From the castle and its lands we turn to consider the church. Standing by the lych-gate (near the site of a substantial well) one’s impression of the church is that it lacks cohesion, an assembly of ill-fitting pieces. The dubious Saxon fragments apart, Norman features in the nave walls suggest that this is the oldest part to survive, contemporary with the castle fortifications. The chancel is later, and seems to date from that productive episode during the thirteenth century when the castle was refurbished and the town laid out. Then, as use of the castle declined, a chantry chapel was built (in the later fourteenth century) to form a north transept, and to replace a chapel in the castle itself. Next, reflecting the erstwhile status of Ludgershall as a parliamentary borough, Sir Richard Brydges, one of its representatives (or possibly his father), built a south transept to be his chapel and resting-place, which seems to incorporate earlier architectural features, presumably robbed from ruined castle buildings. Then, in 1675 as its inscription proclaims, a group of local worthies rebuilt the derelict west tower, thereby bestowing permanence on their bold initials – FE PM CN TM. Only four rectors straddled the two centuries between this and the next major work, the sensitive restoration of the church by the admirable J.L. Pearson, completed in 1874.

Inside, thanks to Pearson, the church has a more unified appearance. Most visitors make their way to its showpiece, the Brydges monument in the south transept (and so miss the crude green man on the wall behind the pulpit). Brydges died in 1558, too late still to be medieval, but a little early to be renaissance. His splendid monument captures both worlds, and adds a little domesticity – the family dog is there with the children. It was restored between 1969 and 1971.

The Brydges family leased and then owned the manor of Ludgershall for much of the sixteenth century. Sir Richard and his father both represented the borough in Parliament, and from their time until reform in 1832 it was for the political power attached to its two seats that men of influence nurtured this poor and, to several observers, wretched little town. General John Richmond Webb, the original of Henry Esmond in Thackeray’s novel, and Lord George Gordon (who provoked the riots) both had the honour of representing Ludgershall; Lord Sydney, after whom the Australian city is named, inherited Erskine House in the High Street, and promoted Parliamentary candidates. Contested elections, here as elsewhere, brought temporary windfall prosperity to franchise holders, and the importance of burgage boundaries in determining votes served as a brake on topographical change. Ludgershall’s last member, Sir Sandford Graham, summed up in 1832 the ludicrous position of such pocket boroughs, by describing himself as the owner of, constituency of, and member for the borough of Ludgershall, and then voted in all three capacities for his own abolition.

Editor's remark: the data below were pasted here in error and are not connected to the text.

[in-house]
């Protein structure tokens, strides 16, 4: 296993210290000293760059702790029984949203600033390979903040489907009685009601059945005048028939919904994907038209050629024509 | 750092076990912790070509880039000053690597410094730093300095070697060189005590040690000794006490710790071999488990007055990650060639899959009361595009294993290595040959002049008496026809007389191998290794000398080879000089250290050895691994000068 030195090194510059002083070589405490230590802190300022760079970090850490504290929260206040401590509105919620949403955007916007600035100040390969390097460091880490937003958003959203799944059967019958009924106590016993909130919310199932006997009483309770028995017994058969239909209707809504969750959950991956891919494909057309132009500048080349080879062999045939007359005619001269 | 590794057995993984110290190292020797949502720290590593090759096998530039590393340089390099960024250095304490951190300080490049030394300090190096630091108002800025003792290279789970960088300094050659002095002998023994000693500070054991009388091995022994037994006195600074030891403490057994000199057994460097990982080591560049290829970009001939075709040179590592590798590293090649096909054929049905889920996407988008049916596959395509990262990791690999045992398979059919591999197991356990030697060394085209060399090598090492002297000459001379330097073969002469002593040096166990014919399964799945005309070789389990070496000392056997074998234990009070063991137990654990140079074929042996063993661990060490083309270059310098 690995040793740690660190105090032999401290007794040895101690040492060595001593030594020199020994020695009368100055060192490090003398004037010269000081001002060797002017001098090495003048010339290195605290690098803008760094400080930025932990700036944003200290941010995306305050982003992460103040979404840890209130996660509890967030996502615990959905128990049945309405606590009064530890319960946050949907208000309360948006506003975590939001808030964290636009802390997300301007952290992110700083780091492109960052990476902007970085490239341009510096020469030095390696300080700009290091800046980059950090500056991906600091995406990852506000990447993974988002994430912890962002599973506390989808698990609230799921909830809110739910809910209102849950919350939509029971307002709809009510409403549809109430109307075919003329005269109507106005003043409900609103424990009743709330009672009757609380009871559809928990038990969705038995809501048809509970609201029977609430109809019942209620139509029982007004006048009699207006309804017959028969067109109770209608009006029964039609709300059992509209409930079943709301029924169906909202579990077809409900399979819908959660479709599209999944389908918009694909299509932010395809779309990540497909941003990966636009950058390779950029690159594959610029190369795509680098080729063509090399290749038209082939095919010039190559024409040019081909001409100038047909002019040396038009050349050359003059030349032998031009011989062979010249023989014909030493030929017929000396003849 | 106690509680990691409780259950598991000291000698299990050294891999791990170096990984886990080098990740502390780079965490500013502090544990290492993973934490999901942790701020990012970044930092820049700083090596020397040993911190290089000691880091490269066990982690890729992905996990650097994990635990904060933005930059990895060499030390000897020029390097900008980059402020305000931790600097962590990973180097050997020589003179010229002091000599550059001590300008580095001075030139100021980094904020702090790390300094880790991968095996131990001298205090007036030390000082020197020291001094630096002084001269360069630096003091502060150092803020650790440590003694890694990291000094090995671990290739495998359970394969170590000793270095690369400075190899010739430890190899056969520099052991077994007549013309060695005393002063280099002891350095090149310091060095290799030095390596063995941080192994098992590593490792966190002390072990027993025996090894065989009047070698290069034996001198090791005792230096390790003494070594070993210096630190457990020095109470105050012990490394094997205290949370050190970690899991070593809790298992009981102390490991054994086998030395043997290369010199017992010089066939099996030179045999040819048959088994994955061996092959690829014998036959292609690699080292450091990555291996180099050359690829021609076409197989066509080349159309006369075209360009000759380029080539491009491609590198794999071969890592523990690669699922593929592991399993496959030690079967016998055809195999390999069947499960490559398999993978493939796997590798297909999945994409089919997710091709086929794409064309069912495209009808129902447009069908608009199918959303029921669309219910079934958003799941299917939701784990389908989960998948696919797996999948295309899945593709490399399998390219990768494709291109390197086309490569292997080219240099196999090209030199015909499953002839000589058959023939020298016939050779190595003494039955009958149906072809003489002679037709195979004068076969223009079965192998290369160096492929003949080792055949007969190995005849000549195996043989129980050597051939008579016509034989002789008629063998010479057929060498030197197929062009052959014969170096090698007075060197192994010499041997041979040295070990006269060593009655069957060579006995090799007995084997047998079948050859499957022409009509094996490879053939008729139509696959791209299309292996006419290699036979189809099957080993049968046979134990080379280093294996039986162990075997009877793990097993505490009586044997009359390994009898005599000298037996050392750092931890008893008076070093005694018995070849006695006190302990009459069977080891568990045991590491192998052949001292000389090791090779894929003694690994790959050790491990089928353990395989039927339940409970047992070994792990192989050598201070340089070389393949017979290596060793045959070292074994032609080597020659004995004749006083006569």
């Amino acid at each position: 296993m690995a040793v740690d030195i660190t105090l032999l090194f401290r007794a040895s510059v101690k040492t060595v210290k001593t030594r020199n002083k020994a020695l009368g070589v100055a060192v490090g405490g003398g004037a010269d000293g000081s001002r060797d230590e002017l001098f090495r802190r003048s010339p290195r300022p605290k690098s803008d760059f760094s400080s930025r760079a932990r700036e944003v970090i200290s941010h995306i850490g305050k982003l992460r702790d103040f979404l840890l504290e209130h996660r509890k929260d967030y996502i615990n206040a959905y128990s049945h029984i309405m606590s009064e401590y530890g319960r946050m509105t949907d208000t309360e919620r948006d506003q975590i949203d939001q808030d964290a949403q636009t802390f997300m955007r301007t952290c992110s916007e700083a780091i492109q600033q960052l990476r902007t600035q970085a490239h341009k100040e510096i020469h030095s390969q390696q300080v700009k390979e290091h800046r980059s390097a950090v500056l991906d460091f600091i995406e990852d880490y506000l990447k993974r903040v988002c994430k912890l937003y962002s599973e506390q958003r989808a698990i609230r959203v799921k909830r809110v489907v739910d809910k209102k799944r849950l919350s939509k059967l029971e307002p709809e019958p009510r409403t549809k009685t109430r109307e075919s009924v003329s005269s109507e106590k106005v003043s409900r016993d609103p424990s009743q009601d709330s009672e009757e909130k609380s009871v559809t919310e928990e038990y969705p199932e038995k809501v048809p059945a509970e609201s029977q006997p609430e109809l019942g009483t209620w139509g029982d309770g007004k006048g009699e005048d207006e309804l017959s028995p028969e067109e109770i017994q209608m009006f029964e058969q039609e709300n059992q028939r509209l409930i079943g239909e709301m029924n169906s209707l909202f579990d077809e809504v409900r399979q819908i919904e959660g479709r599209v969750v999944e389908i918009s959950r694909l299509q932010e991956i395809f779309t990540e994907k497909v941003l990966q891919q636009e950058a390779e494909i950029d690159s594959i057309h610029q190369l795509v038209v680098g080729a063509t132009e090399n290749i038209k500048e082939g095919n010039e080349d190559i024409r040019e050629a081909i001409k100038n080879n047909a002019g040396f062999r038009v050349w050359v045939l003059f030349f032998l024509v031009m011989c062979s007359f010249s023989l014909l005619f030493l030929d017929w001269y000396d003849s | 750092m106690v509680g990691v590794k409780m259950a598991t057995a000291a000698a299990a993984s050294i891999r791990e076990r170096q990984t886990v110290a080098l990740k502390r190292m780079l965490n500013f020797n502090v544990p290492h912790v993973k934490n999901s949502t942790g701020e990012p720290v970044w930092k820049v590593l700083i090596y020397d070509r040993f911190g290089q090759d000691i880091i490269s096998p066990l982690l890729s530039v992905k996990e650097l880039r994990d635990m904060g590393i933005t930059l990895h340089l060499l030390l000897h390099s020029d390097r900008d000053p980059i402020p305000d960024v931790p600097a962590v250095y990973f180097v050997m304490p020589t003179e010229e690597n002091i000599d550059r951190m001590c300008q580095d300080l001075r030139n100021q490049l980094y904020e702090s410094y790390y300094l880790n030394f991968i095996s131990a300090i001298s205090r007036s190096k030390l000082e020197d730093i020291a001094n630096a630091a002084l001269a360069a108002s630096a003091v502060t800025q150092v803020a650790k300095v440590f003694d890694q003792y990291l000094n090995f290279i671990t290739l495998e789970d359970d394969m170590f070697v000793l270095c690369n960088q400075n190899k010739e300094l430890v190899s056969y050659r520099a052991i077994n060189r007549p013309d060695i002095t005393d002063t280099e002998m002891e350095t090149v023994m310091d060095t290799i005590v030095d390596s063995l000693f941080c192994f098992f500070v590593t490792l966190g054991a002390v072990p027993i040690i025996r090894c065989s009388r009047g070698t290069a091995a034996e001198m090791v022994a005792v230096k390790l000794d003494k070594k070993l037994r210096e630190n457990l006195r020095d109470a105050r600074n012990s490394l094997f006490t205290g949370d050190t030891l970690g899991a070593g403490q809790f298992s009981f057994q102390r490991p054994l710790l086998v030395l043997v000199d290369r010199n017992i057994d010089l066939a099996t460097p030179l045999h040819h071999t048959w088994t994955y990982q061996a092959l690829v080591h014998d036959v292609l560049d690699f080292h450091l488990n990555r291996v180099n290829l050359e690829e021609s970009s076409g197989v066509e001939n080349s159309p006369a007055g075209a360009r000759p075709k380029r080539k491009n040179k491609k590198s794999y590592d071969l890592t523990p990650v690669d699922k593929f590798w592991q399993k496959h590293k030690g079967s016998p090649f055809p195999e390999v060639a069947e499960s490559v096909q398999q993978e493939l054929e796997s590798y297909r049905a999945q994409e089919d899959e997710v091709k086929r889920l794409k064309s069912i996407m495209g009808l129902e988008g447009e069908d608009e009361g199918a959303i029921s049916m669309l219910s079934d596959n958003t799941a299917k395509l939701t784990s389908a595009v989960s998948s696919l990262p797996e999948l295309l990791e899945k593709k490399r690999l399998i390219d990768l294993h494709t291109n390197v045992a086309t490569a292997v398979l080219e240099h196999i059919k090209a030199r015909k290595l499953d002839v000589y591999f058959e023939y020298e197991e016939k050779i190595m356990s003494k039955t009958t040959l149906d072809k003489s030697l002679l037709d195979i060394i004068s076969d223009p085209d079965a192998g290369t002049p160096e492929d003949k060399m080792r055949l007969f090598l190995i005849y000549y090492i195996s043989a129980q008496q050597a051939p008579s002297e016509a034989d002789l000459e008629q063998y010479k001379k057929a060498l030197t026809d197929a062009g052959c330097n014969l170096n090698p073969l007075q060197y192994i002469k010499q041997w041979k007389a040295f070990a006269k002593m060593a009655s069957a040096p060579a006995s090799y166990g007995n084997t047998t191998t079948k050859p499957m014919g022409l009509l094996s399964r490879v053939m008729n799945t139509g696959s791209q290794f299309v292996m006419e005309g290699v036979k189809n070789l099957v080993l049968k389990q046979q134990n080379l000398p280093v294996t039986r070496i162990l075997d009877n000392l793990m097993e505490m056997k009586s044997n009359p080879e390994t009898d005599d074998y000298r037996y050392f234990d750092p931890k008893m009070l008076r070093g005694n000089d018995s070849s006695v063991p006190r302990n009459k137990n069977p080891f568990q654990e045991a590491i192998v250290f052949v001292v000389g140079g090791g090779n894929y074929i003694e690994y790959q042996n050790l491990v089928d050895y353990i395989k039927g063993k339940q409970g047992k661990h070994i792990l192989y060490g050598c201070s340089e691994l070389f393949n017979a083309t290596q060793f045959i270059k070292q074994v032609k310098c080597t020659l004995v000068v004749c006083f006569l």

The dead hand of electoral franchise transmitted through to the nineteenth century much of the plan and many of the property divisions of the town as they existed at the end of the middle ages. Recent detailed work on the topography of the town (published with the castle excavations) has suggested five phases of medieval development, beginning (before 1100) with a large open space where the town now stands, with the church site and the main road running through it. First to be built up was the eastern side of High Street and part of Winchester Street, and then after 1200 tenements were laid out north and south of the church along St James’s Street. This left a large rectangular open space for marketing, between High Street and St James’s Street. In 1348 the northern part of this space, from the castle as far as what is now Chapel Lane, seems to have been taken over for castle use, a rampart was built along its eastern side, and new rows of tenements were built against it to south and west (Crown Lane, Church Lane). A market cross also seems to have been built at about this date to adorn the attenuated market place, and its base is now preserved behind railings at the site to which it was later removed in the High Street. A ribbon suburb running eastward along both sides of Winchester Street may probably be loosely dated to this period. After the castle’s demise the northern part of High Street became available to the town once more, and this area, together with most of the former open market, was built over, leaving the wide High Street itself (to which the cross was removed) as the focus of the town’s modest market.